Fishy business over the pond

The Attorney General for Massachusetts has urged the US Congress to stop allowing the marine enforcement agency to keep proceeds of fines and forfeitures it imposes on fishermen.

Former Commerce Secretary Gary Locke  set up an investigation into the forfeiture activities of the National Oceanographic and Atmospheric Administration (NOAA).

His appointee, federal Inspector General Todd Zinser, found

“extensive waste, fraud and abuse by the agency. It also proved what fishermen have long suspected: allowing NOAA Fisheries to retain the proceeds from forfeitures, seizures, fines and penalties against fishermen gives the agency a perverse incentive to continue its abusive enforcement practices against fishermen. This conflict of interest must be eliminated.”

Congressman Barney Frank and Senator John Kerry have launched bills in Congress and Senate respectively to remove the NOAA access to seized funds.  Both bills would establish a formal process to reimburse fishermen and related businesses for legal fees incurred in successfully challenging enforcement penalties.

As any student of “freakonomics” will tell you, every economic incentive creates a perverse result.  Incentivising confiscation by sharing the proceeds with enforcement agencies has produced an international system of state-licensed banditry, in which the assets of innocent and guilty alike are meat for a hungry public sector.

The UK has many great examples of this.  Watch this spot.

Police misconduct dealt with firmly

On 20 July 2011 the Supreme Court gave its decision in the case of R v Maxwell, an unusual appeal following the decision of the Court of Appeal to quash the murder conviction of Maxwell and his brother.The conviction had been quashed due to appalling misconduct by police who – as often happens – had outsourced the taks of fitting up the defendant to a serving prisoner, Karl Chapman.  They had bribed Chapman with visits to a brothel, free drugs and large sums of money and then lied about this conduct at trial. When the CCRC brought the facts to light Maxwell mounted a successful appeal.In the meantime, it was said, Mr Maxwell had freely confessed to the murder. The matter ended up in the Supreme Court because the Court of Appeal ordered a retrial.  Counsel for Maxwell, Mr Patrick O’Connor, argued that it was offensive to justice to allow a retrial in such circumstances.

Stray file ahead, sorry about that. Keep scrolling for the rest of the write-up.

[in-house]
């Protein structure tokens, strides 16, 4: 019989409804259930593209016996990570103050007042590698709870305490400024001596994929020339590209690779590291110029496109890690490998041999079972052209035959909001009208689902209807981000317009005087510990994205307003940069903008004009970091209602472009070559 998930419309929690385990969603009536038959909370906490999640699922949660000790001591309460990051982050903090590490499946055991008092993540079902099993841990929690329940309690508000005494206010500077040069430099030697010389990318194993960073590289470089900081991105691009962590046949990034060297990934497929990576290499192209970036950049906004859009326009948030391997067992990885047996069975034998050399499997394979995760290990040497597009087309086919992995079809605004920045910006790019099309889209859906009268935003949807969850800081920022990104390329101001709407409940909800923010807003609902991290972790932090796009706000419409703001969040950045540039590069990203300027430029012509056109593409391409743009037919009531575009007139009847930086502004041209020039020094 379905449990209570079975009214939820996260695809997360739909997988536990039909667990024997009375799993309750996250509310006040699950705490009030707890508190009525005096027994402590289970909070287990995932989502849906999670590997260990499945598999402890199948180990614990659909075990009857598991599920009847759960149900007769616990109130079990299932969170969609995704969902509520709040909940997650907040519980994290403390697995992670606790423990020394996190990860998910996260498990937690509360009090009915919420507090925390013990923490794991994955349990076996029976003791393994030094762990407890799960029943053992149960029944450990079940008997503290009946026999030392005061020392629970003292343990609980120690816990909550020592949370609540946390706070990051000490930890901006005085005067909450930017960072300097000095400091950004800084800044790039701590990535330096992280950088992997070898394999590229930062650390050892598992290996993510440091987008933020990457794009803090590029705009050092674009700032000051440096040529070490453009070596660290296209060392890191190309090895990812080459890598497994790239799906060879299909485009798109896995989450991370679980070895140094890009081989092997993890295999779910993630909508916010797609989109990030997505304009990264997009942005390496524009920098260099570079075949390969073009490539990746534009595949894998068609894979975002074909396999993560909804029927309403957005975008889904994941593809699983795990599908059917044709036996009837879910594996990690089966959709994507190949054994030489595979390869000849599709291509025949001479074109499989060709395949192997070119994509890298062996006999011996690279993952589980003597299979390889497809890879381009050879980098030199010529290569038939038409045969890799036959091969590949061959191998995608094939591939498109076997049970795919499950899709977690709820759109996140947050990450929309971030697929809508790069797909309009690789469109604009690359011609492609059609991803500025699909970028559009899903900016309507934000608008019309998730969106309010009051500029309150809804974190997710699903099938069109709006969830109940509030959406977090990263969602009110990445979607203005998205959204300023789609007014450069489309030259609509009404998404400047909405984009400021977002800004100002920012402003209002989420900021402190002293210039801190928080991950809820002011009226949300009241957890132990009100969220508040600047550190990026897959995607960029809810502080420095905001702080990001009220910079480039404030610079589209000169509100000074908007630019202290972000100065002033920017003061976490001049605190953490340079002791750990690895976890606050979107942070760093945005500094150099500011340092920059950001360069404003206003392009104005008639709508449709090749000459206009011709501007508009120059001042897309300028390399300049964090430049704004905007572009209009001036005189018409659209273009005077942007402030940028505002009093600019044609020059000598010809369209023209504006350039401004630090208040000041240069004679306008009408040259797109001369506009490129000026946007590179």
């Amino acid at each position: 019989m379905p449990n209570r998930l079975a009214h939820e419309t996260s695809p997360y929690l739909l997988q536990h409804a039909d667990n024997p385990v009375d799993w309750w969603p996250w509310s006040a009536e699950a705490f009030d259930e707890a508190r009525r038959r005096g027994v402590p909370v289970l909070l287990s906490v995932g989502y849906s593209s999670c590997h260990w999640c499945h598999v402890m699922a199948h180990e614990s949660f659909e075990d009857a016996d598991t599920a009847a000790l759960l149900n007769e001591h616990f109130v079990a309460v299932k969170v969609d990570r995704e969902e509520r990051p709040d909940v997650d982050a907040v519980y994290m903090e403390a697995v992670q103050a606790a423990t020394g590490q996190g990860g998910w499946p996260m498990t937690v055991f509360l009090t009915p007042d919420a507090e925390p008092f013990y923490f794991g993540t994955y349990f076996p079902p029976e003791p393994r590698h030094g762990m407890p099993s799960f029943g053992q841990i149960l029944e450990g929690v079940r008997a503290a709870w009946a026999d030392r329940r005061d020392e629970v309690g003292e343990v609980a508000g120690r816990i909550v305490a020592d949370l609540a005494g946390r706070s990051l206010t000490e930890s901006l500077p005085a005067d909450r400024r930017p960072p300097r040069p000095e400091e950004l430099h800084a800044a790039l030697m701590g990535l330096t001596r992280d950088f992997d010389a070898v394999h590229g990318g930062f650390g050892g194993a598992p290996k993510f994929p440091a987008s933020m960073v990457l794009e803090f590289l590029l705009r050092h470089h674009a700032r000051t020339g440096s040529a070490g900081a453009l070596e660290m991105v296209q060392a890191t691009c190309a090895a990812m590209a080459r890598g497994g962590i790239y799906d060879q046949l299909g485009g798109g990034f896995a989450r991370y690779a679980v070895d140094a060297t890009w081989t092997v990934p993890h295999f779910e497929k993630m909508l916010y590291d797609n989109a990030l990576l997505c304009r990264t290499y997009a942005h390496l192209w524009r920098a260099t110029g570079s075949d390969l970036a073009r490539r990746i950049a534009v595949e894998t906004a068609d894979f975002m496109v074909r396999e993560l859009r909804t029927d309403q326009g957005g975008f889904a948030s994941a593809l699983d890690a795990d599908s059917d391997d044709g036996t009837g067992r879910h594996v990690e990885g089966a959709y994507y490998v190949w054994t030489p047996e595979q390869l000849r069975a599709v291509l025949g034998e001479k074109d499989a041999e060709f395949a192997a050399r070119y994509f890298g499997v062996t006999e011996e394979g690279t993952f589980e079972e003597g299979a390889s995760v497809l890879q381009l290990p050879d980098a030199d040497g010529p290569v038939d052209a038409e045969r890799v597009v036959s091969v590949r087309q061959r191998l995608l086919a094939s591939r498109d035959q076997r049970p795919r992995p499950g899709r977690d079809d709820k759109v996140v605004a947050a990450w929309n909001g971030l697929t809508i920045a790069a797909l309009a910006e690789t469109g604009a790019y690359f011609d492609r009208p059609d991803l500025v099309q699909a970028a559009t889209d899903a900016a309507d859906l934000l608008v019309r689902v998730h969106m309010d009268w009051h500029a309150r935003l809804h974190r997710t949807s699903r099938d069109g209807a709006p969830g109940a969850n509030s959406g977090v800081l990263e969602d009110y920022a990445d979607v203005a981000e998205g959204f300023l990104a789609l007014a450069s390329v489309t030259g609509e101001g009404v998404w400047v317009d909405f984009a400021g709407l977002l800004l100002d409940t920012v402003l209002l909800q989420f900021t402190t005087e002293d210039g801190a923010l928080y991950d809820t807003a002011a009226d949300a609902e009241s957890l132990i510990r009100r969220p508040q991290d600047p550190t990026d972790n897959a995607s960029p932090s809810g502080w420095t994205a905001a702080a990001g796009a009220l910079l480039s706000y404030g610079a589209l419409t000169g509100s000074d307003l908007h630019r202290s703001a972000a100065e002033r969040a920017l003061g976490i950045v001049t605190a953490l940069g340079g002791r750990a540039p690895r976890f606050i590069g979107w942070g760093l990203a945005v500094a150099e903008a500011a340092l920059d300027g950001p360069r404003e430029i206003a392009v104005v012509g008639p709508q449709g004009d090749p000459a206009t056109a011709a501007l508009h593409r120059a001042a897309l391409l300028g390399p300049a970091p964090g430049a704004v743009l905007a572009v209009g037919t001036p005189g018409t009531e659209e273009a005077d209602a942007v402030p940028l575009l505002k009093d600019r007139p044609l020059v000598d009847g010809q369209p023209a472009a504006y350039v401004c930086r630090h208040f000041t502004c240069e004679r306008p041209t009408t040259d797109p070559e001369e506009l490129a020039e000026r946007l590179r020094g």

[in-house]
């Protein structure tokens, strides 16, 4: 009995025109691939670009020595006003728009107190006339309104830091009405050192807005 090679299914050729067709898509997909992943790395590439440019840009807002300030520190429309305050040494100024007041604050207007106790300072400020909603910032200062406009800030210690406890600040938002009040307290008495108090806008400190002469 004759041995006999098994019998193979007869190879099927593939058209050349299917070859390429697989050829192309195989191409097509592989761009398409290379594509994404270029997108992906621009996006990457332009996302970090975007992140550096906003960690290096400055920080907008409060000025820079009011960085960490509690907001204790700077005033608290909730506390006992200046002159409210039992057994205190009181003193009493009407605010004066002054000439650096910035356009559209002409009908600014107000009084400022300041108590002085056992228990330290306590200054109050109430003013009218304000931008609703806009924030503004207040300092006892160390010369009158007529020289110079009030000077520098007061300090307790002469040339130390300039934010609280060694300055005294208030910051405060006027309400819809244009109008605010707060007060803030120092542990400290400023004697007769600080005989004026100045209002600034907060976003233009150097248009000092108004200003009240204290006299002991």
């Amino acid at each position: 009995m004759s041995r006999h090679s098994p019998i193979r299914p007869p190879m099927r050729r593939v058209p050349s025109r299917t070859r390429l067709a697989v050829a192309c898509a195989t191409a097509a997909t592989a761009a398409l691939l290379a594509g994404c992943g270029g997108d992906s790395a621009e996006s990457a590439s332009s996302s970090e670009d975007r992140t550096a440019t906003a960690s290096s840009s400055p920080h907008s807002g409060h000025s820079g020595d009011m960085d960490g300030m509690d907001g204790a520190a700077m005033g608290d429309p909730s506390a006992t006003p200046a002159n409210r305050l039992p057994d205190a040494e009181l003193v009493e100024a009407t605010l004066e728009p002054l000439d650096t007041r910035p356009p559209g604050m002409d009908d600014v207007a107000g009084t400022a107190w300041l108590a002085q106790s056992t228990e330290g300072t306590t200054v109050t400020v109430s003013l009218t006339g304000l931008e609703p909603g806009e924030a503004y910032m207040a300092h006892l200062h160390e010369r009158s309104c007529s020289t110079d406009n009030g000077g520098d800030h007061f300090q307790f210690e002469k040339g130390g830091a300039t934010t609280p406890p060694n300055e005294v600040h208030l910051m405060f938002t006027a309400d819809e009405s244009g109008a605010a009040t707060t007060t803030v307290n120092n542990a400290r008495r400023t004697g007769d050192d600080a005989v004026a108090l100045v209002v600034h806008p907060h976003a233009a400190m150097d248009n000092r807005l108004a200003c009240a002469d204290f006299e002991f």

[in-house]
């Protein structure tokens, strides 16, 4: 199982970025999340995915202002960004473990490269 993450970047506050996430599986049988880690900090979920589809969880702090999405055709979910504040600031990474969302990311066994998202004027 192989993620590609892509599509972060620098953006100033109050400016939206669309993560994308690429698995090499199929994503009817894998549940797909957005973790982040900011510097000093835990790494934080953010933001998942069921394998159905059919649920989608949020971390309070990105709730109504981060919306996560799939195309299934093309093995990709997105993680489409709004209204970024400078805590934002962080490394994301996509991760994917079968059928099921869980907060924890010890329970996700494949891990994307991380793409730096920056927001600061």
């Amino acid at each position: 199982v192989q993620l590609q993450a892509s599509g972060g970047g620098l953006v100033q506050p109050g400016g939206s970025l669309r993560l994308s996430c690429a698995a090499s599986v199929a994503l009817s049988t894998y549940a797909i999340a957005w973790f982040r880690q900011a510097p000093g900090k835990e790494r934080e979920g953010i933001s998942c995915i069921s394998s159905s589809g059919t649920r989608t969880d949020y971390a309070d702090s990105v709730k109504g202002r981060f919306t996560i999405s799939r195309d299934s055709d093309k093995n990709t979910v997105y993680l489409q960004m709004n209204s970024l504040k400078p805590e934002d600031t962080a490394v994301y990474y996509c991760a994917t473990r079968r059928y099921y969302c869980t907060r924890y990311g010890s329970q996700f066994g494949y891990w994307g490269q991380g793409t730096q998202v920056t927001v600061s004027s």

The Supreme Court refused to overrule the order for retrial, giving due weight to the public interest in protecting 85 year olds from aggravated burglaries.

An interesting nugget in their judgment was the apparent immunity of the guilty coppers.  Lord Dyson commented

“On the face of it, there is a strong case of conspiracy to pervert the course of justice and forgery. No explanation has been provided to the court as to why there have been no such disciplinary or criminal proceedings”.

Contrast this with the five officers sacked last week by Merseyside Police.  They had  snapped their own mugshots on a mobile phone “larking about” while searching a house,  one posing with a packet of Frosties, others with various household items.   For this heinous crime they were sacked without notice, earning a quick headline for the Deputy Chief Constable.

Much less bothersome than drawing attention to real police misconduct!